Lupus is a chronic autoimmune disease in which the body’s immune system becomes hyperactive and attacks normal, healthy tissue. This results in symptoms such as inflammation, swelling and damage to joints, skin, kidneys, blood, the heart and lungs. As the symptoms are shared with other conditions, it can be hard to diagnose.
Around 50,000 people are thought to have lupus in the UK and about 90% of these are women.
The causes of lupus are still poorly understood but it is thought to be due to a combination of factors from both inside and outside the body including hormones, genetic and environmental factors.
What are the main types of lupus?
- Systemic lupus erythematosus – This condition is what most people mean when they refer to lupus. SLE can affect body tissues in any organ or part of the body. It can affect a person’s quality of life through pain, fatigue, anxiety and depression.
- Discoid lupus erythematosus – DLE is usually a milder type of lupus and normally affects only the skin. Symptoms include red, circular, scaly marks on the skin, hair loss and bald patches. A person with this condition may have to avoid direct sunlight.
- Drug induced lupus – More than 100 medications are known to cause lupus symptoms in some people. These usually stop if the medication is stopped or changed after seeking medical advice.
What are the symptoms of lupus?
The symptoms differ from one person to another and depend on the type of lupus but some of the more common ones include:
- Joint pain (arthralgia)
- Swollen joints (arthritis)
- Unexplained fever of more than 38C or 100.4F
- Skin rash
- Prolonged or extreme fatigue
- Swollen lymph glands
- A butterfly-shaped rash across the cheeks and nose
- Ankle swelling and accumulation of fluid
- Depression and anxiety
- Hair loss
- Pale or painful fingers or toes from cold or stress (Raynaud’s disease)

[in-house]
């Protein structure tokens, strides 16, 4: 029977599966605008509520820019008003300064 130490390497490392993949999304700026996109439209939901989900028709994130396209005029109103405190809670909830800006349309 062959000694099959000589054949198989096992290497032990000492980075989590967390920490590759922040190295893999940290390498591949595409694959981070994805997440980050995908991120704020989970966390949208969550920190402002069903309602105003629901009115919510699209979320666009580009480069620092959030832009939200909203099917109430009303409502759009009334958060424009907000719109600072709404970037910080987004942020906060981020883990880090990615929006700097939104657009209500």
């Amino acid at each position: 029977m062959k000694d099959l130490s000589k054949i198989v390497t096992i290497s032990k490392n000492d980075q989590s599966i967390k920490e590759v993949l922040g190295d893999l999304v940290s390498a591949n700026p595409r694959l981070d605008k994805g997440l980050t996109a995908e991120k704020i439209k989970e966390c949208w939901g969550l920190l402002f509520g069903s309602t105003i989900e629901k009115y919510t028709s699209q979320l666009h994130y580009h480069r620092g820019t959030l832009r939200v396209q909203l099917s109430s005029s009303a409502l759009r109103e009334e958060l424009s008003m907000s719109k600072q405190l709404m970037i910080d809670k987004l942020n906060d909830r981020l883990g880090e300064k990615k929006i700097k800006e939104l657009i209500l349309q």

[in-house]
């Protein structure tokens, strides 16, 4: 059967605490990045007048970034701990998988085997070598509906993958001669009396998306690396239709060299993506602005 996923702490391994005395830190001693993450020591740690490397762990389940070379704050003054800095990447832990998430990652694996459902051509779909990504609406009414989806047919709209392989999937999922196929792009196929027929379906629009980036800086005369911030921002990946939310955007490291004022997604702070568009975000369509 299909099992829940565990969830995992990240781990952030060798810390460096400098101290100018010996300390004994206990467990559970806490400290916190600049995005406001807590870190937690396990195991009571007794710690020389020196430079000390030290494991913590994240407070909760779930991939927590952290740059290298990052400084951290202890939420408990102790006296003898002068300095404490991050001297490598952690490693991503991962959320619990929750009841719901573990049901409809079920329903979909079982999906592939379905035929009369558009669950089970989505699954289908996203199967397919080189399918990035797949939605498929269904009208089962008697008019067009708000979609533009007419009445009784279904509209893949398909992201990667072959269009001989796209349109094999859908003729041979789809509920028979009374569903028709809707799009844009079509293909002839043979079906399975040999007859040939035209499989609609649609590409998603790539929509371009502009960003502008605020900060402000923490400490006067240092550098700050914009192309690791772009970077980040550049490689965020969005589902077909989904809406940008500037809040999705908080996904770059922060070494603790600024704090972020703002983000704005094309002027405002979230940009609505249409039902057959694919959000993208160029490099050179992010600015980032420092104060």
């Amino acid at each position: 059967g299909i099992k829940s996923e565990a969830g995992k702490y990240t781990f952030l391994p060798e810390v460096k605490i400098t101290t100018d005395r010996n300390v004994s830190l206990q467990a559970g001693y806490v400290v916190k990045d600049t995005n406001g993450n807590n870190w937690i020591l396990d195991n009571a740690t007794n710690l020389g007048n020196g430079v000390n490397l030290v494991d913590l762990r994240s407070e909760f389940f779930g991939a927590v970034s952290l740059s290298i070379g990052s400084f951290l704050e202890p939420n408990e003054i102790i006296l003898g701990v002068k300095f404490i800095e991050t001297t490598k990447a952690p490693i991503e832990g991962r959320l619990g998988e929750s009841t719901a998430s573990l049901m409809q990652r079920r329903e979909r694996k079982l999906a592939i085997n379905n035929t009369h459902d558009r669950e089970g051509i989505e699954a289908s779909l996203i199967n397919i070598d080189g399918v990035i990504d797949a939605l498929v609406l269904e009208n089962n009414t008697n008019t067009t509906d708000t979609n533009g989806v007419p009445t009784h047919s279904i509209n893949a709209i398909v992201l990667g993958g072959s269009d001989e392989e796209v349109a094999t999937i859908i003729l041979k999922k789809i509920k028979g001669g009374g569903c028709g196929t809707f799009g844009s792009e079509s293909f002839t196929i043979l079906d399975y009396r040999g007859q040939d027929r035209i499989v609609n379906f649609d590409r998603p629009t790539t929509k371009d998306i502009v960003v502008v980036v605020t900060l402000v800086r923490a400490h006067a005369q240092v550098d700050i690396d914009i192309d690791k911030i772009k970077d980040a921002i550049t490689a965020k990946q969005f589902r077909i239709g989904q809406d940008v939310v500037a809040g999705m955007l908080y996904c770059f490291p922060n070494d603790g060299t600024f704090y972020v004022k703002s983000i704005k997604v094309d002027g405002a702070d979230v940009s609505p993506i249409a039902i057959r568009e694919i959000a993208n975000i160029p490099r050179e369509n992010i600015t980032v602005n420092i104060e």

- Headaches or migraine
- Memory loss
- Mouth or nose ulcers
- Shortness of breath
It is important to note that lupus is not a contagious disease. Symptoms can flare up making the patient feel ill, before a period of remission or symptom improvement occurs.
People with SLE are more likely to have another autoimmune condition and complications can lead to kidney failure, heart disease and stroke. SLE can also be a concern in pregnancy as it may increase the risk of miscarriage, pre-eclampsia, stillbirth and premature birth.
How is lupus diagnosed?
The diagnosis is made when a person has several symptoms of the disease. Blood tests may also be carried out to confirm the diagnosis. These could include an antinuclear antibody (ANA) test or an anti-DNA antibody test.
It can be a difficult disease to live with as it can make a person feel tired and weak, causing them to withdraw from social activities. The disease is often “invisible” making it hard for others to understand what you are going through. Treating and managing lupus symptoms, therefore, becomes vitally important for your quality of life.
There is currently no cure for the condition but it can be treated effectively and most people with the disease can lead active, healthy lives.
How is lupus treated?